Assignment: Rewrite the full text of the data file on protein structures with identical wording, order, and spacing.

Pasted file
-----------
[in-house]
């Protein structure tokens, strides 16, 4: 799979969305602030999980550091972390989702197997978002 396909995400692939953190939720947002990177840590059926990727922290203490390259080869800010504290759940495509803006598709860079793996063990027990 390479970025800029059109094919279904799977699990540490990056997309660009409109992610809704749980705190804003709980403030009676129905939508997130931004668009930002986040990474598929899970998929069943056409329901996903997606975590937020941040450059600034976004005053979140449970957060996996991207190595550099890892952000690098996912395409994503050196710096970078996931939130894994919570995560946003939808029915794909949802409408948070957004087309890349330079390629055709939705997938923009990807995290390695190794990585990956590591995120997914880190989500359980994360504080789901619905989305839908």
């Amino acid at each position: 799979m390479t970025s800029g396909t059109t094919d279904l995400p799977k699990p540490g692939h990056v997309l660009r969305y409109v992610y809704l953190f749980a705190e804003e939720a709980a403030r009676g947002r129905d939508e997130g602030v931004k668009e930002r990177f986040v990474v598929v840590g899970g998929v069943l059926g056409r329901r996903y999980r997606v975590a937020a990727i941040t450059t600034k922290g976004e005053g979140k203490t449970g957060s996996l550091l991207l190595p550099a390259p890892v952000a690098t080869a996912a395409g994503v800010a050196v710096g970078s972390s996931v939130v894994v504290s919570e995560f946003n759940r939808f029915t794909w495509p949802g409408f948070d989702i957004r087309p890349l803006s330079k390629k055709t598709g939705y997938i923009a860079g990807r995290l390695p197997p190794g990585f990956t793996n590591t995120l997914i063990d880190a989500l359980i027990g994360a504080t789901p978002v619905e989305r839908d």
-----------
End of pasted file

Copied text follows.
[in-house]
């Protein structure tokens, strides 16, 4: 799979969305602030999980550091972390989702197997978002 396909995400692939953190939720947002990177840590059926990727922290203490390259080869800010504290759940495509803006598709860079793996063990027990 390479970025800029059109094919279904799977699990540490990056997309660009409109992610809704749980705190804003709980403030009676129905939508997130931004668009930002986040990474598929899970998929069943056409329901996903997606975590937020941040450059600034976004005053979140449970957060996996991207190595550099890892952000690098996912395409994503050196710096970078996931939130894994919570995560946003939808029915794909949802409408948070957004087309890349330079390629055709939705997938923009990807995290390695190794990585990956590591995120997914880190989500359980994360504080789901619905989305839908």
């Amino acid at each position: 799979m390479t970025s800029g396909t059109t094919d279904l995400p799977k699990p540490g692939h990056v997309l660009r969305y409109v992610y809704l953190f749980a705190e804003e939720a709980a403030r009676g947002r129905d939508e997130g602030v931004k668009e930002r990177f986040v990474v598929v840590g899970g998929v069943l059926g056409r329901r996903y999980r997606v975590a937020a990727i941040t450059t600034k922290g976004e005053g979140k203490t449970g957060s996996l550091l991207l190595p550099a390259p890892v952000a690098t080869a996912a395409g994503v800010a050196v710096g970078s972390s996931v939130v894994v504290s919570e995560f946003n759940r939808f029915t794909w495509p949802g409408f948070d989702i957004r087309p890349l803006s330079k390629k055709t598709g939705y997938i923009a860079g990807r995290l390695p197997p190794g990585f990956t793996n590591t995120l997914i063990d880190a989500l359980i027990g994360a504080t789901p978002v619905e989305r839908d």